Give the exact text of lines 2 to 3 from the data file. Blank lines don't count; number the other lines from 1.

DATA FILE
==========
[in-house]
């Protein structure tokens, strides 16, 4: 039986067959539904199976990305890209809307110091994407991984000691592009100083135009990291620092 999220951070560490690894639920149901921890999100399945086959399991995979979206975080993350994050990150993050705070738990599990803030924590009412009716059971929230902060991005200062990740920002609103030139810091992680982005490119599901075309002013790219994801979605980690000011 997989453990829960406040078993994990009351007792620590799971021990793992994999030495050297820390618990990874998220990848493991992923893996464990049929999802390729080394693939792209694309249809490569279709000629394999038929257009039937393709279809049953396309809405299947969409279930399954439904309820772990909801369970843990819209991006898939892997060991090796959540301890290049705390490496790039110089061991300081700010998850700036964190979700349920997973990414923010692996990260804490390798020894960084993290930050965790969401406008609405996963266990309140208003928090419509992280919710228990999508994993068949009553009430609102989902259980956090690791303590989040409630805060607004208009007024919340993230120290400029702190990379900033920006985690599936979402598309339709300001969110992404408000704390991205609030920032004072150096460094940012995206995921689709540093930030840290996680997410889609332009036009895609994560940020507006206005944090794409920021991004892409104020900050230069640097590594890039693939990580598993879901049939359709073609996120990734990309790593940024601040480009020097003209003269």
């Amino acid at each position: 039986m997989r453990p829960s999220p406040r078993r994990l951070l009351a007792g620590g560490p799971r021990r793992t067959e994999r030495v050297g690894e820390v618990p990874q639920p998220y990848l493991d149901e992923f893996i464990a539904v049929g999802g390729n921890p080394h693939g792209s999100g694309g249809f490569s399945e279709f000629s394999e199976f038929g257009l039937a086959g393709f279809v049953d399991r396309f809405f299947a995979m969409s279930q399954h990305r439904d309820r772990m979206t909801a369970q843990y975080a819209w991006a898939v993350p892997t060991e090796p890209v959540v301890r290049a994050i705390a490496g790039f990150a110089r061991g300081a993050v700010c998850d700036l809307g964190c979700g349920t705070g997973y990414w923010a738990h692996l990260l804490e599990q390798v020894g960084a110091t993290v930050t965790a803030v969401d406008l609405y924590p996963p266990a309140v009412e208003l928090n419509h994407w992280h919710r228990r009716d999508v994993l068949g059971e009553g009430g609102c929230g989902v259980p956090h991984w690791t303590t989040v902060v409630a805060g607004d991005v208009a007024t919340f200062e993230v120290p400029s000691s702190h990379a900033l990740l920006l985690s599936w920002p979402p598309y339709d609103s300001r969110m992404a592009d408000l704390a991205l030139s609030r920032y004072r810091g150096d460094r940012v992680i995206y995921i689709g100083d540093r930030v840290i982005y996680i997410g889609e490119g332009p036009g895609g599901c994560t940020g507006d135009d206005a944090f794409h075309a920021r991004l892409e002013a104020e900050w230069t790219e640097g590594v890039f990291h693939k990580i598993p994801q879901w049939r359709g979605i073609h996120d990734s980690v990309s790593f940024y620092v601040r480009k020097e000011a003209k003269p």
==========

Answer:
């Protein structure tokens, strides 16, 4: 039986067959539904199976990305890209809307110091994407991984000691592009100083135009990291620092 999220951070560490690894639920149901921890999100399945086959399991995979979206975080993350994050990150993050705070738990599990803030924590009412009716059971929230902060991005200062990740920002609103030139810091992680982005490119599901075309002013790219994801979605980690000011 997989453990829960406040078993994990009351007792620590799971021990793992994999030495050297820390618990990874998220990848493991992923893996464990049929999802390729080394693939792209694309249809490569279709000629394999038929257009039937393709279809049953396309809405299947969409279930399954439904309820772990909801369970843990819209991006898939892997060991090796959540301890290049705390490496790039110089061991300081700010998850700036964190979700349920997973990414923010692996990260804490390798020894960084993290930050965790969401406008609405996963266990309140208003928090419509992280919710228990999508994993068949009553009430609102989902259980956090690791303590989040409630805060607004208009007024919340993230120290400029702190990379900033920006985690599936979402598309339709300001969110992404408000704390991205609030920032004072150096460094940012995206995921689709540093930030840290996680997410889609332009036009895609994560940020507006206005944090794409920021991004892409104020900050230069640097590594890039693939990580598993879901049939359709073609996120990734990309790593940024601040480009020097003209003269």
């Amino acid at each position: 039986m997989r453990p829960s999220p406040r078993r994990l951070l009351a007792g620590g560490p799971r021990r793992t067959e994999r030495v050297g690894e820390v618990p990874q639920p998220y990848l493991d149901e992923f893996i464990a539904v049929g999802g390729n921890p080394h693939g792209s999100g694309g249809f490569s399945e279709f000629s394999e199976f038929g257009l039937a086959g393709f279809v049953d399991r396309f809405f299947a995979m969409s279930q399954h990305r439904d309820r772990m979206t909801a369970q843990y975080a819209w991006a898939v993350p892997t060991e090796p890209v959540v301890r290049a994050i705390a490496g790039f990150a110089r061991g300081a993050v700010c998850d700036l809307g964190c979700g349920t705070g997973y990414w923010a738990h692996l990260l804490e599990q390798v020894g960084a110091t993290v930050t965790a803030v969401d406008l609405y924590p996963p266990a309140v009412e208003l928090n419509h994407w992280h919710r228990r009716d999508v994993l068949g059971e009553g009430g609102c929230g989902v259980p956090h991984w690791t303590t989040v902060v409630a805060g607004d991005v208009a007024t919340f200062e993230v120290p400029s000691s702190h990379a900033l990740l920006l985690s599936w920002p979402p598309y339709d609103s300001r969110m992404a592009d408000l704390a991205l030139s609030r920032y004072r810091g150096d460094r940012v992680i995206y995921i689709g100083d540093r930030v840290i982005y996680i997410g889609e490119g332009p036009g895609g599901c994560t940020g507006d135009d206005a944090f794409h075309a920021r991004l892409e002013a104020e900050w230069t790219e640097g590594v890039f990291h693939k990580i598993p994801q879901w049939r359709g979605i073609h996120d990734s980690v990309s790593f940024y620092v601040r480009k020097e000011a003209k003269p």